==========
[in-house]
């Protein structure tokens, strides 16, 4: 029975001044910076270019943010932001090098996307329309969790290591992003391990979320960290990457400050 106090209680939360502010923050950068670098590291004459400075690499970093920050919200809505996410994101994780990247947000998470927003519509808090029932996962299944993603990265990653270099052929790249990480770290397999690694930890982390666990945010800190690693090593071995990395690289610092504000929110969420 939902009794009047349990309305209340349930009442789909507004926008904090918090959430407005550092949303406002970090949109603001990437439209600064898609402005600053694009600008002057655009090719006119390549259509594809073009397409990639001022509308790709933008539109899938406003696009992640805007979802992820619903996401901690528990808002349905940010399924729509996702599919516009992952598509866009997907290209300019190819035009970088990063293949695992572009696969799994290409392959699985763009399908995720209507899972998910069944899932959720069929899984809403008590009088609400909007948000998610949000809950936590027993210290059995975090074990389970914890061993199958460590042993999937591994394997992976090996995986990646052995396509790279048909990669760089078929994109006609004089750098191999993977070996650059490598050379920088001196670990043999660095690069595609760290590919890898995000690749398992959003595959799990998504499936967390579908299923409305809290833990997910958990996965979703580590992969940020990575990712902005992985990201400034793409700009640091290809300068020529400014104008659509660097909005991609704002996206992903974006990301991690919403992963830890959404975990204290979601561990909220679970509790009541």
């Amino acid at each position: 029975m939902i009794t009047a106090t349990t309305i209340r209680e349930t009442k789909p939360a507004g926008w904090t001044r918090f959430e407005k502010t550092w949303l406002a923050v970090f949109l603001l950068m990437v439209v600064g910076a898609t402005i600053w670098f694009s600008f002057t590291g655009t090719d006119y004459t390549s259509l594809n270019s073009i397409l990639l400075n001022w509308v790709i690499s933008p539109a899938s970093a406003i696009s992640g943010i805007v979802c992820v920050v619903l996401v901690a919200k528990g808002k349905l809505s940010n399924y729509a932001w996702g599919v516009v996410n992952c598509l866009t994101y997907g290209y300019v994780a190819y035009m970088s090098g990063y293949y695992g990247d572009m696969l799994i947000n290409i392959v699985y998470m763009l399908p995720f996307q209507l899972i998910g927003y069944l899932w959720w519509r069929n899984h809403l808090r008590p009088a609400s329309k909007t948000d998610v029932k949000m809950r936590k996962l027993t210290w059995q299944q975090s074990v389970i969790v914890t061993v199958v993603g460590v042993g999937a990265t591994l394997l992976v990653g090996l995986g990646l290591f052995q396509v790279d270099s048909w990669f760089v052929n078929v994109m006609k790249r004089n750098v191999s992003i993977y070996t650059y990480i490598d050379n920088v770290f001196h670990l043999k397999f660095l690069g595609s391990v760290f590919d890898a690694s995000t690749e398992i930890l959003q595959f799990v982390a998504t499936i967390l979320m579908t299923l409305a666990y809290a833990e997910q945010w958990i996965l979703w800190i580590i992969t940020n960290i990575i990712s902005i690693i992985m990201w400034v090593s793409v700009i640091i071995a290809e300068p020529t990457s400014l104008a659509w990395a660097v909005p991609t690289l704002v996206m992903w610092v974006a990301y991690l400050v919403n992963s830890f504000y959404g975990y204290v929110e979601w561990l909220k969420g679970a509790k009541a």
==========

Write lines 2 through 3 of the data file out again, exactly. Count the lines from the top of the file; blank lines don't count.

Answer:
């Protein structure tokens, strides 16, 4: 029975001044910076270019943010932001090098996307329309969790290591992003391990979320960290990457400050 106090209680939360502010923050950068670098590291004459400075690499970093920050919200809505996410994101994780990247947000998470927003519509808090029932996962299944993603990265990653270099052929790249990480770290397999690694930890982390666990945010800190690693090593071995990395690289610092504000929110969420 939902009794009047349990309305209340349930009442789909507004926008904090918090959430407005550092949303406002970090949109603001990437439209600064898609402005600053694009600008002057655009090719006119390549259509594809073009397409990639001022509308790709933008539109899938406003696009992640805007979802992820619903996401901690528990808002349905940010399924729509996702599919516009992952598509866009997907290209300019190819035009970088990063293949695992572009696969799994290409392959699985763009399908995720209507899972998910069944899932959720069929899984809403008590009088609400909007948000998610949000809950936590027993210290059995975090074990389970914890061993199958460590042993999937591994394997992976090996995986990646052995396509790279048909990669760089078929994109006609004089750098191999993977070996650059490598050379920088001196670990043999660095690069595609760290590919890898995000690749398992959003595959799990998504499936967390579908299923409305809290833990997910958990996965979703580590992969940020990575990712902005992985990201400034793409700009640091290809300068020529400014104008659509660097909005991609704002996206992903974006990301991690919403992963830890959404975990204290979601561990909220679970509790009541």
């Amino acid at each position: 029975m939902i009794t009047a106090t349990t309305i209340r209680e349930t009442k789909p939360a507004g926008w904090t001044r918090f959430e407005k502010t550092w949303l406002a923050v970090f949109l603001l950068m990437v439209v600064g910076a898609t402005i600053w670098f694009s600008f002057t590291g655009t090719d006119y004459t390549s259509l594809n270019s073009i397409l990639l400075n001022w509308v790709i690499s933008p539109a899938s970093a406003i696009s992640g943010i805007v979802c992820v920050v619903l996401v901690a919200k528990g808002k349905l809505s940010n399924y729509a932001w996702g599919v516009v996410n992952c598509l866009t994101y997907g290209y300019v994780a190819y035009m970088s090098g990063y293949y695992g990247d572009m696969l799994i947000n290409i392959v699985y998470m763009l399908p995720f996307q209507l899972i998910g927003y069944l899932w959720w519509r069929n899984h809403l808090r008590p009088a609400s329309k909007t948000d998610v029932k949000m809950r936590k996962l027993t210290w059995q299944q975090s074990v389970i969790v914890t061993v199958v993603g460590v042993g999937a990265t591994l394997l992976v990653g090996l995986g990646l290591f052995q396509v790279d270099s048909w990669f760089v052929n078929v994109m006609k790249r004089n750098v191999s992003i993977y070996t650059y990480i490598d050379n920088v770290f001196h670990l043999k397999f660095l690069g595609s391990v760290f590919d890898a690694s995000t690749e398992i930890l959003q595959f799990v982390a998504t499936i967390l979320m579908t299923l409305a666990y809290a833990e997910q945010w958990i996965l979703w800190i580590i992969t940020n960290i990575i990712s902005i690693i992985m990201w400034v090593s793409v700009i640091i071995a290809e300068p020529t990457s400014l104008a659509w990395a660097v909005p991609t690289l704002v996206m992903w610092v974006a990301y991690l400050v919403n992963s830890f504000y959404g975990y204290v929110e979601w561990l909220k969420g679970a509790k009541a």